Master Production Schedule (MPS) converts aggregate plan to a detailed schedule, Primary inputs to MRP are MPS, BOM’s (for part relationships) and Inventory Records (for lead times and inventory position), MRP is a push system but can be used in conjunction with pull systems, MRP grew and evolved to include closed-loop, Manufacturing Resource Planning (MRP II), and eventually ERP
Supplier --> Manufacturer --> Distributor --> Retailer --> Customer
Tier 1 suppliers (coke, JNJ, Kellogg, P&G), State Distributors GA, FL, AL, TX), Super Market Chains (Kroger, Publix), Local Stores (V. Highlands, Peachtree, Ocean Drive, Ft. Laud)
Supply Chain Management:
The design and management of process across organizational boundaries with the goal of matching supply and demand in the most cost effective way. Mission impossible: Matching Supply and Demand.
Why so Difficult to Match Supply and Demand?
Uncertainty in demand and/or supply, Changing customer requirements, Decreasing product life cycles, Fragmentation of supply chain ownership, Conflicting objectives in the supply chain,Conflicting objectives even within a single firm (Marketing/Sales wants: more FGI inventory, fast delivery, many package types, special wishes/promotions,
Supply Chain Performance Measures:
: Cost (Total Supply Chain Cost is the sum of all supply chain costs for all products processed through a supply chain during a given period
is the ratio of the cost of goods sold to the value of average inventory;
Weeks of inventory
is the ratio of average inventory to the average weekly sales); Customer Service (Average Response Time is the sum of delays of ordering, processing, and transportation between the time an order is placed at a customer zone and the time the order arrives at the customer zone)
What do these measures mean?
Inventory Turnover: how often the company replenishes inventory. High value of inventory turnover means that the inventory was not sitting around a long time; Weeks of Supply: how many weeks worth of inventory does the company have on hand. High value of weeks of supply means that the firm has a lot of inventory sitting around.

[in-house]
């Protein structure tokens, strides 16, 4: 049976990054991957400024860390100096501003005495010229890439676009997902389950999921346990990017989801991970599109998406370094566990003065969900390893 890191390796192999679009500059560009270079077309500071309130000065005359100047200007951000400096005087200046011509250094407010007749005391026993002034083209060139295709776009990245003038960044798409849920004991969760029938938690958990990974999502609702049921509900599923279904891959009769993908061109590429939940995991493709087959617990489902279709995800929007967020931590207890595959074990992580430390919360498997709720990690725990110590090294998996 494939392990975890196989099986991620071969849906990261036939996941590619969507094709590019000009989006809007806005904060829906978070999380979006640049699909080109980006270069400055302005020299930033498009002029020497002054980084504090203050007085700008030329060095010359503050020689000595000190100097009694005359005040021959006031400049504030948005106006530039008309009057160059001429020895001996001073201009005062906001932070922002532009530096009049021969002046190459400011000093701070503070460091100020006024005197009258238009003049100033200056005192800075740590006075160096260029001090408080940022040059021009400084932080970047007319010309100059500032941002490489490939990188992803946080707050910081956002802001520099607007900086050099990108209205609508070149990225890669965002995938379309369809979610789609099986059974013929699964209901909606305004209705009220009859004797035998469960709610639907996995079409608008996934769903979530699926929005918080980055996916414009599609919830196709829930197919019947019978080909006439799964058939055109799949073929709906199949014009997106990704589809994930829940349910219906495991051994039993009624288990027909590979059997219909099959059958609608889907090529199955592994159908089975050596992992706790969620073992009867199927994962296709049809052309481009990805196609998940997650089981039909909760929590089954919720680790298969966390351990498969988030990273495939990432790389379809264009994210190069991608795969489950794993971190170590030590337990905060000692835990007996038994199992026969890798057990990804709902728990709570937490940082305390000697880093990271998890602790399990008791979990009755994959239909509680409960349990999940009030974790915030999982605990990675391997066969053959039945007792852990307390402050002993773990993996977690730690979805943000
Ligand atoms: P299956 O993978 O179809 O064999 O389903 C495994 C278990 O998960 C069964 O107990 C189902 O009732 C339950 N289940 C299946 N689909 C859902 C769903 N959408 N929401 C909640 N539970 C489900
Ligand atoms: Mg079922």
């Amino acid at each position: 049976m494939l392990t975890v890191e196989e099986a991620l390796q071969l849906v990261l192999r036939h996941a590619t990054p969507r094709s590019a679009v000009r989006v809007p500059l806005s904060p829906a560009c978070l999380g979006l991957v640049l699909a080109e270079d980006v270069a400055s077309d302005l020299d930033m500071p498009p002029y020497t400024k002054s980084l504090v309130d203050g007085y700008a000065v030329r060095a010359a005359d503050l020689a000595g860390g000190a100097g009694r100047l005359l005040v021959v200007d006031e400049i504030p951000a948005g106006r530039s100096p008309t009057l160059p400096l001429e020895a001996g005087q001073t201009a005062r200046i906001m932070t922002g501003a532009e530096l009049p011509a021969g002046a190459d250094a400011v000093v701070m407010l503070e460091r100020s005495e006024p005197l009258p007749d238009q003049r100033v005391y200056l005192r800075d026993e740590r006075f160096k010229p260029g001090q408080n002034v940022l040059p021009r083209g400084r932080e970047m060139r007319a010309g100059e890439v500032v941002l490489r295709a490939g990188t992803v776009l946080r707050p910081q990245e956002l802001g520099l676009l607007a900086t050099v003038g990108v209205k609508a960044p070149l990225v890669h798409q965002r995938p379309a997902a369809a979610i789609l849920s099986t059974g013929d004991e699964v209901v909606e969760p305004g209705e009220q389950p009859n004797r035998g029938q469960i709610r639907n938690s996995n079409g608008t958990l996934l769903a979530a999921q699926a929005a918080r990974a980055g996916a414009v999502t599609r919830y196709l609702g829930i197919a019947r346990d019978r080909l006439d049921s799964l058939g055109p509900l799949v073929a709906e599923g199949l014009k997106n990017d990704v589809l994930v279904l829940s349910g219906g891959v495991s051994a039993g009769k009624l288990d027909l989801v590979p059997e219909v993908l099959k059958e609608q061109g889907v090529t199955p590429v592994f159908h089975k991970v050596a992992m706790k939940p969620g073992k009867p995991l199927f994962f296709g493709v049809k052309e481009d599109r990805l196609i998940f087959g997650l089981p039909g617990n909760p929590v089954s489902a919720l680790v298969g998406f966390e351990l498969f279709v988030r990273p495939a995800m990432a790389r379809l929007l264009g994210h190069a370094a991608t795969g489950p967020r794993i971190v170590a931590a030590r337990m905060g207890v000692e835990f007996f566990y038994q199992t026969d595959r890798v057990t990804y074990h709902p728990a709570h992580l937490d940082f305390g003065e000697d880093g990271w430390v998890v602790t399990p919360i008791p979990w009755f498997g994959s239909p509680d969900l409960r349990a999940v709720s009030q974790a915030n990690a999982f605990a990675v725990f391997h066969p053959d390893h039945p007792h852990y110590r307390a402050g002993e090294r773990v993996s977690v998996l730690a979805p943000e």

Wal-Mart: Efficient Supply Chain:
Procurement,Distribution, Product Assortment, Pricing
Efficient S. Chain: Procurement
In 90s, Wal-Mart began to bypass wholesalers, Expanded private label business (used unbranded suppliers), Build partnerships with many suppliers, Retail Link: suppliers could access POS and inventory, What are the benefits?, Example: Wal-Mart and P&G partnership (JIT II)
Efficient S. Chain: Distribution:
At the end of 2003: 84 Wal-Mart DCs DC’s functioned as the hubs in a hub-and-spoke network, Distribution costs accounted for 2-3% of Wal-Mart’s revenues compared to 4-5% for other retailers, Wal-Mart mastered large scale “Cross Docking”, Automation of distribution: RFID technology, Inventory turns were a key measure of the overall performance of the supply chain,
Efficient S. Chain: Product Assortment:
Stocked mix of nationally branded and private label products (What are the pros and cons of nationally branded and private label products?) Product assortment managed by store ⇒ more variety (What are the pros and cons of offering more variety?, Pro: More variety than competitors ⇒ customer satisfaction, Con: More variety than competitors ⇒ higher costs)
Timbuk2: Outsourcing, Offshoring and Mass Customization: Mass Customization:
Customizing Production at a large scale Achieve “job-shop” customization with “flow-shop” productivity
Utilzation at the SFO facility
Focus: Two factories, each focused on one type of demand. One efficient factory produces only standard products; One flexible factory produces only custom products
Other Considerations for the Outsourcing Decision?
How about the cost of mismatch? Lead time increases, so will need to make to stock based on forecasts, Does T2 have forecasting capability? How to deal with that?, What will be the consequence for utilization at the SFO facility?, Not “Made in the USA” anymore!
China is attractive for Timbuk2, It would be good to keep some standard production in San Francisco to smooth demand…For products sourced from China: keep variety low (at least in the beginning) to increase forecast accuracy (and reduce the costs of mismatch)
:Closing the Loop:
Reuse (as is), Refurbish (minor cleaning/parts replacement), Remanufacture (using a mix of used and new parts to make products), Recycle (processing used materials & remaking them into the same material)